Sunday, 22 May 2016

Inversedance casts a Spell

Inversedance  is a Hungarian Contemporary Dance company, with its headquarters in Budapest, founded by Artistic Director and Choreographer Zoltan Fodor in 2010. Originally a project-based ensemble that included Fodor, Assistant Director & Choreographer Kitty Balkanyi and rising talent Zsofia Szeki amongst its performers, the company has in recent years grown into a troupe of 5 full-time dancers* that openly collaborate with international freelance dancers, performers and choreographers. Inversedance possesses a diverse repertoire of engaging children’s performances and thought-provoking adult works, which combined with the calibre of its dancers and performers, gives it a strong reputation that stretches beyond the Central European dance scene.

Traviata ©Csaba Mezaros 2016

The first five months of 2016 has seen Inversedance perform 3 very distinct and different pieces of work in Budapest: the premiere performances of Traviata, a collaboration between Fodor and GG Dance Eger’s Tamas Topolanszky that will tour to Eger and Debrecen later this month; the immensely popular Vuk, the Little Fox based on Istvan Fekete’s classic Hungarian story, which the company also performed in Serbia in 2015; and most recently the Budapest premier of The Enchanted Castle at Mupa’s Festival Theatre.

The Enchanted Castle ©Csaba Mezaros 2014

A wonderfully immersive and theatrical production, Enchanted Castle uses music, songs and Fodor’s unique movement language to tell the story of a reckless little boy, Gede, and his adventure into a magical world. Gede is a bit of a bully who, with his two equally unpleasant friends, delights in causing mayhem and mischief. One day he finds himself in possession of a book that contains within its pages the power to transport him into a fantastical realm (the enchanted castle of the title). Whilst on his adventure in the mysterious castle, Gede meets an array of characters and begins to learn the true value of kindness and friendship.

The Enchanted Castle ©Csaba Mezaros 2014

This is a classic morality tale that is simple enough for the youngest of theatre audiences to digest, but is equally as heart-warming for adult viewers, too. The production makes good use of a classic proscenium stage set-up, enhanced with sets and costumes by long-term collaborator Arpad Ivanyi and lighting by Ferenc Stadler. Enchanted Castle also contains some musical surprises, amongst a montage of familiar tunes are original, atmospheric soundscapes from Attila Gergely. A dancer himself, Gergely has collaborated with Inversedance on a number of their productions including Fodor’s Esther and Home Sweet Home, Lorand Zachar’s After the Choice and his self-choreographed Alleluja.

The Enchanted Castle ©Csaba Mezaros 2014

Being a family-oriented production Enchanted Castle contains just the right amount of amusingly rowdy moments of audience participation, one of which is central to the plot! That’s not to say, however, that the piece is lacking in dance content. Having come to know it a little over the 6 months that I’ve been in Budapest, I was curious as to how Fodor’s sensual choreography would work in a family production. Prior to forming the company, Fodor had an extensive performance career with some of Hungary’s leading modern ballet companies (Budapest Dance Theatre, Ballet Pecs, Szegedi Kortars Balett and Ballet Debrecen) and this wealth of experience has served to inform his highly distinctive movement vocabulary. Paying homage to classical line and technique, Fodor’s choreography pushes his dancers to the limits of their range, emotionally and physically, and is grounded and spacious. In Enchanted Castle, Fodor (assisted by Balkanyi) uses simple movement patterns from the very beginning to convey a narrative, but amps things up stylistically and choreographically as Gede journeys through the castle.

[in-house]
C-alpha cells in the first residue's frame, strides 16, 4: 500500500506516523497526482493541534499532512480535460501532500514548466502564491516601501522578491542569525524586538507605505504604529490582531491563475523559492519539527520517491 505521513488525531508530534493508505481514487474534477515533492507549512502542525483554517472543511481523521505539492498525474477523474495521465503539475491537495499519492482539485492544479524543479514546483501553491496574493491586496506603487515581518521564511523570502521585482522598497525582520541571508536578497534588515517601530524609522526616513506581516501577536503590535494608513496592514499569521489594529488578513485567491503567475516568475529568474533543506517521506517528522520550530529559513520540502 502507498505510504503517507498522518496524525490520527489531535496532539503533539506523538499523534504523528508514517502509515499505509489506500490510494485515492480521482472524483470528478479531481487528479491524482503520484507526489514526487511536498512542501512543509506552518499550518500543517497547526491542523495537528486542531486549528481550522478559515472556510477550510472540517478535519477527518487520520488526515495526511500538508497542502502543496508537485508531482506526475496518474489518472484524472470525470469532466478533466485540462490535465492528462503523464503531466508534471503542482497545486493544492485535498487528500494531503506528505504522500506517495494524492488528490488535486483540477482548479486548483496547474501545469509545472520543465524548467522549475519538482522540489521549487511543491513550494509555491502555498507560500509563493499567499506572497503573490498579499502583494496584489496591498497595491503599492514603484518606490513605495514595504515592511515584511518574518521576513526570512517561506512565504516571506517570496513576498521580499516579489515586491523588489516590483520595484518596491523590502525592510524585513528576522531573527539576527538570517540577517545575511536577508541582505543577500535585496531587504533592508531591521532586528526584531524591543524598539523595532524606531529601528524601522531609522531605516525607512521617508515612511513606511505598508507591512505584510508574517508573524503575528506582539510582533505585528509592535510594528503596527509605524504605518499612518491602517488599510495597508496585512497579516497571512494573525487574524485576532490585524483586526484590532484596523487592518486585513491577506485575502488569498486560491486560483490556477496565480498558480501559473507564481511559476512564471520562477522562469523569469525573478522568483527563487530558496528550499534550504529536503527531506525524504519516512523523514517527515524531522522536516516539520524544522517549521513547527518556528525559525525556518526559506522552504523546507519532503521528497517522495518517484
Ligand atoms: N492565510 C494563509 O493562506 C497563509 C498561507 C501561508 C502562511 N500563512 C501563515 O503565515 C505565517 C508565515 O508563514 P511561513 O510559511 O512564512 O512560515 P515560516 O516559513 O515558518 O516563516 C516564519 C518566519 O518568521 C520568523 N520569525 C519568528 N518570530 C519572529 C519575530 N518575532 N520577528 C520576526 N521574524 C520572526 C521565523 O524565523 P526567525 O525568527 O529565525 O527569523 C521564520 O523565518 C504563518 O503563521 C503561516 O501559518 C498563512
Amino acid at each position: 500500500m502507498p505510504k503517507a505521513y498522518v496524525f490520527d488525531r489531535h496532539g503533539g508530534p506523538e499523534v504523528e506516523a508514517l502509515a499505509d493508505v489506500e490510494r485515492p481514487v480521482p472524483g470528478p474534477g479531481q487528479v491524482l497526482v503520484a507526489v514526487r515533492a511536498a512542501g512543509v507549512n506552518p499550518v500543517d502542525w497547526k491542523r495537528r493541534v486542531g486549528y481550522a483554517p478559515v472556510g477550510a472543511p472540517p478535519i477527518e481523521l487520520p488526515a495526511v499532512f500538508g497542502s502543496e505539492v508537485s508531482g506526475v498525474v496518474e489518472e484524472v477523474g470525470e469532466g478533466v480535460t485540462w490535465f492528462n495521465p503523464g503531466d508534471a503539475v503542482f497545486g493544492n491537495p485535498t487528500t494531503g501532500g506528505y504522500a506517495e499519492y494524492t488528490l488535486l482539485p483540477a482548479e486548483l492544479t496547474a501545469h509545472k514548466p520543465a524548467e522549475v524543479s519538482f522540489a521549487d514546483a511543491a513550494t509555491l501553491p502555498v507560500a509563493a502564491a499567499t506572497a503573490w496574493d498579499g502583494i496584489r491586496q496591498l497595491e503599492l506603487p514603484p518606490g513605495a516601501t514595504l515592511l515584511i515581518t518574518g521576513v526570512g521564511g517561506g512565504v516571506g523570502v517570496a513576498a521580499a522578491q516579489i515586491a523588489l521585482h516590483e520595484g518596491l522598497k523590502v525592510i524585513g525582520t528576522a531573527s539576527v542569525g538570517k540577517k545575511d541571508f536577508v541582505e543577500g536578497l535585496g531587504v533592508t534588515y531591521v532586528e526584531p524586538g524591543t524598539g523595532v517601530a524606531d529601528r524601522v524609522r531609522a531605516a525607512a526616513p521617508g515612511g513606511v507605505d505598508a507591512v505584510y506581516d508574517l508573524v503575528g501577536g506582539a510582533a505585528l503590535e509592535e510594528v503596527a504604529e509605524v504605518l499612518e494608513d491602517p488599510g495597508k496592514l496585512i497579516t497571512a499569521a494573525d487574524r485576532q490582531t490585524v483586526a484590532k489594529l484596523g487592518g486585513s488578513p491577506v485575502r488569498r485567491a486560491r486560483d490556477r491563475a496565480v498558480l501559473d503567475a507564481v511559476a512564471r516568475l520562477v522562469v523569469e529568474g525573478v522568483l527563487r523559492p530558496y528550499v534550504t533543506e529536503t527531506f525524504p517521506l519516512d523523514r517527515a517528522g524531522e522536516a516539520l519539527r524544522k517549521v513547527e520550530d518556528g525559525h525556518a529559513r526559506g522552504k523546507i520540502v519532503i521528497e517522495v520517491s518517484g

It’s a unique thing to see an established contemporary dance company such as this invest as much creativity, time and commitment to performance into children’s productions as it does into what could be considered more artistically fulfilling endeavours like adult narrative works. Aside from Newcastle’s Ballet Lorent, I’m at a loss to find a UK contemporary dance company at this level that has such successful family pieces in its repertoire. The mission of Inversedance is to ‘help everyone, especially the younger generations open up to become more appreciative of the arts’ and it’s this openness and willingness to engage audiences of all generations that has contributed to the company’s success on an international scale. Alongside an extensive tour in Central Europe, in 2015 Inversedance were invited to perform at the International Bartok Music Festival & Symposium in Ankara, the 8th edition of the Kaay Fecc Festival in Dakar and the XVI Manta por la Danza and XIII Fragmentos de Junio international dance festivals in Ecuador. It is my pleasure and privilege to be able to introduce Terpsichore readers to this exciting company in 2016, and maybe 2017 will bring them to the shores and stages of the UK!

Inversedance are currently performing original choreographies in Beijing, China as part of the Hungarian Month festival. You can view future tour dates here and follow the company on Facebook 

*Bianca Bodi, Peter Bodor and Zsoka Lendvay comprise the rest of the company

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